Mangrove pit vipers are also called shore pit vipers

I was interested in what our guide had to say about the plants around us, but it was all a little more dull after the excitement of seeing two snakes in one day. Anyway, she introduced us to the fish poison tree. Apparently Malay fishermen used to use the fruits of the tree to poison fish in the water. The fish would float to the top, and the fishermen would collect them up. Makes fishing sound a lot easier than what my dad showed me how to do, which involved hooks, hot dogs, and a LOT of waiting!
The fruit of the fish poison tree

We also saw these really funky roots, which I thought looked like something out of a Salvador Dali painting.
Trippy mangrove roots
Picturesque canopy

Another plant also had unique fruits, but I don't think they had any poisonous properties. It's kind of like a star, but I guess "starfruit" was taken.
Star-shaped fruit

We also saw some insects, but unfortunately I'm no good at identifying them. I liked this bright red one though!
Cool bug. I guess it's obvious I'm not an entomologist!

Of course, no trip to Sungei Buloh is complete without the mighty water monitor! We saw plenty, and our guide informed us of something I didn't know. These guys are poisonous! Apparently their bite is mildly poisonous, which is problematic for smaller animals (although if they're in the jaws of a water monitor, I'm guessing their day is pretty much ruined anyway), but isn't too threatening to humans. I had no idea.
The water monitor should be the official mascot of Singapore's wetlands.

So, a two-snake day at Sungei Buloh. Not bad! And if you have an opportunity to take a guided nature walk at any of the reserves in Singapore, I recommend taking it. You might not cover a lot of ground (we sure didn't go very far), but you'll probably learn something!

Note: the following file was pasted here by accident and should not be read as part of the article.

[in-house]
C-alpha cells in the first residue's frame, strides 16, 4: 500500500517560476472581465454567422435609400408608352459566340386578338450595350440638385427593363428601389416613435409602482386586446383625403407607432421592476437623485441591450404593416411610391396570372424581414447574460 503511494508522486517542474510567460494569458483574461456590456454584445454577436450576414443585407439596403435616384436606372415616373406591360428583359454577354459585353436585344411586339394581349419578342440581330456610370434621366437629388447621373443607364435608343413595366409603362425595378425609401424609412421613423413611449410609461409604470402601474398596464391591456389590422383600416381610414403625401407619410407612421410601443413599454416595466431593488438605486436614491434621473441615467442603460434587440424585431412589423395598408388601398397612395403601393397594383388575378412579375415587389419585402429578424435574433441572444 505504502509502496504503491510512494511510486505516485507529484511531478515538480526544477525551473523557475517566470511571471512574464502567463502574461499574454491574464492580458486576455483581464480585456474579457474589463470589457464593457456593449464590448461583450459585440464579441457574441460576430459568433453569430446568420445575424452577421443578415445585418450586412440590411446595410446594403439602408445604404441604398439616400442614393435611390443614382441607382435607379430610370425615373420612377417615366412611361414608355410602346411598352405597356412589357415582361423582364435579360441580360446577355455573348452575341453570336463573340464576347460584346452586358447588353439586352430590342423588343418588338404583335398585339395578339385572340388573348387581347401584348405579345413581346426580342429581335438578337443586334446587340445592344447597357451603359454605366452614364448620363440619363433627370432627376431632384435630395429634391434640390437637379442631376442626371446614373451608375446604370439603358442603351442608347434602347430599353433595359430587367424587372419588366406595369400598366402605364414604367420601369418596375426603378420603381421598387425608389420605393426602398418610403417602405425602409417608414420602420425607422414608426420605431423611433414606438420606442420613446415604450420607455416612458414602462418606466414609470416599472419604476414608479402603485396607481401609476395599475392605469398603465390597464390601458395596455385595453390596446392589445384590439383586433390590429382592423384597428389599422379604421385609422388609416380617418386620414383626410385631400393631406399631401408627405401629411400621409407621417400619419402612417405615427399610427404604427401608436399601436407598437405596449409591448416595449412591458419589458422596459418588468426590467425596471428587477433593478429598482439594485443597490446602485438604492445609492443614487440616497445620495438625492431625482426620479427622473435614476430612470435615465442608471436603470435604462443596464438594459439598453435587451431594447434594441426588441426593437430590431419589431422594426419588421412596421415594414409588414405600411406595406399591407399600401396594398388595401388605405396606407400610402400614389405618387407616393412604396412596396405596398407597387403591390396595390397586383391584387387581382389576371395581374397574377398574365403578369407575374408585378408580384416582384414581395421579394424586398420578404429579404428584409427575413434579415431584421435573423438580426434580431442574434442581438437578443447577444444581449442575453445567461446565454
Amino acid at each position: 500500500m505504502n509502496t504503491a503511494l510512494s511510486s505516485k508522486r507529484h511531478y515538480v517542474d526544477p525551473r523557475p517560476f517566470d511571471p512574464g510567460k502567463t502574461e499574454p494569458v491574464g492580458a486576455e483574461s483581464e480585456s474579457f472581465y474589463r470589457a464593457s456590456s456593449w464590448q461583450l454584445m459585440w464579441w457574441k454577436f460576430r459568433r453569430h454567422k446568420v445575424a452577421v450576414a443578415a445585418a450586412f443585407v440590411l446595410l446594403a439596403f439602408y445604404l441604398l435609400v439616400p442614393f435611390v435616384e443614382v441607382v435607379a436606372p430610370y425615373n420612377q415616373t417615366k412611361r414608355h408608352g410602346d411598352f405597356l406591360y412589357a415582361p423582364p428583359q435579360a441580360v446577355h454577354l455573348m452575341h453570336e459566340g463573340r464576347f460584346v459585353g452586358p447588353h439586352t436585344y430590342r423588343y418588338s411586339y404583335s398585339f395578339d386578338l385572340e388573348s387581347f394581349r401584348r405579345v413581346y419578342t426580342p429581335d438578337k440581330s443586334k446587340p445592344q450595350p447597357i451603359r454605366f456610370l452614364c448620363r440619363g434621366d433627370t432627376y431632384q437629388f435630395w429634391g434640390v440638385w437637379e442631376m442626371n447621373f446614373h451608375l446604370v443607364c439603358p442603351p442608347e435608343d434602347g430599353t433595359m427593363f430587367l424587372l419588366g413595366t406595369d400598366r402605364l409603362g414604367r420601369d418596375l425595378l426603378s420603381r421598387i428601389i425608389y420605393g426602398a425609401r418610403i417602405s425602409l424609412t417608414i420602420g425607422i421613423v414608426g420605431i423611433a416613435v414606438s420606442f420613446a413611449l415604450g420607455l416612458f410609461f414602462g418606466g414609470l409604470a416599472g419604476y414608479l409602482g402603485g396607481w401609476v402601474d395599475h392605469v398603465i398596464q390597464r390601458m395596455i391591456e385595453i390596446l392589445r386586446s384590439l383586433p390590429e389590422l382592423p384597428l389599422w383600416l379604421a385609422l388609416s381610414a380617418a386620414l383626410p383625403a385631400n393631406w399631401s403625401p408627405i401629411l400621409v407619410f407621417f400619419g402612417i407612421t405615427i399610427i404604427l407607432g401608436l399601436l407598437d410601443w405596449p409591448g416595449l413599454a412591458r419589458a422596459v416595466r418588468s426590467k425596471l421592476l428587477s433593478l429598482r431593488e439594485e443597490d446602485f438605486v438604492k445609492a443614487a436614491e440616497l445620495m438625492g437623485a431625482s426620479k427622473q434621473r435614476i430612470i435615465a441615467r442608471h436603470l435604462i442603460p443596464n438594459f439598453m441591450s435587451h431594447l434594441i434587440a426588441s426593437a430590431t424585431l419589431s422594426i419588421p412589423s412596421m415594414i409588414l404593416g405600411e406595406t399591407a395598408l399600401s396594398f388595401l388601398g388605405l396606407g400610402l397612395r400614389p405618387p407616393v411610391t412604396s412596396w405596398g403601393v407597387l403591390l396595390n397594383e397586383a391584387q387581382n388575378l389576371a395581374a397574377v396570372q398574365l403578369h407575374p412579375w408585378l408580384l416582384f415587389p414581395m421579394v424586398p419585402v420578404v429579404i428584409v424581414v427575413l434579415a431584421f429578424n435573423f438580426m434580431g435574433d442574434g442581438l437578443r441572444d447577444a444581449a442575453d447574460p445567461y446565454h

1 comment:

  1. From post: "Another plant also had unique fruits, but I don't think they had any poisonous properties. It's kind of like a star, but I guess "starfruit" was taken."

    Your photo shows the fruit of Sonneratia caseolaris (Mangrove Apple). The white furry stuff on the fruit are sap-sucking Mealy Bugs. Ripe fruits are edible raw or cooked. This tree species is locally critically- endangered in the wild, & is a host plant for fireflies.

    This page shows you how to differentiate between the 3 Sonneratia species in S'pore, as based on fruit morphology.

    From post: "We also saw some insects, but unfortunately I'm no good at identifying them. I liked this bright red one though!"

    The photo shows the nymph of Dysdercus simon (Thespinia Firebug). The nymphs are distinguished by their bright orange-red bodies (with or w/o black markings) & their BLACK heads. The host plant is the back-mangrove Thespesia populnea (Portia Tree), whose seeds are a food source for these insects. This bug species is listed as locally-endangered, & reported only from Sungei Buloh, Kranji & Pulau Ubin.

    The similar-looking but more common Dysdercus decussatus (Cotton Stainer Bug) have RED heads instead. The bodies of the nymphs are also bright red/orange in colour. The preferred host plant is Talipariti tiliaceum (Sea Hibiscus), although some insects might be sighted on other plant species nearby but with similar capsular seeds.

    * 4 Dysdercus simon nymphs with lone Dysdercus decussatus adult (Flickr - Jan 2011)
    * Dysdercus simon adults at Pulau Ubin (Flickr - Dec 2008)
    * Cotton Stainer Bugs: Dysdercus spp. (WILD Factsheets - Mar 2009)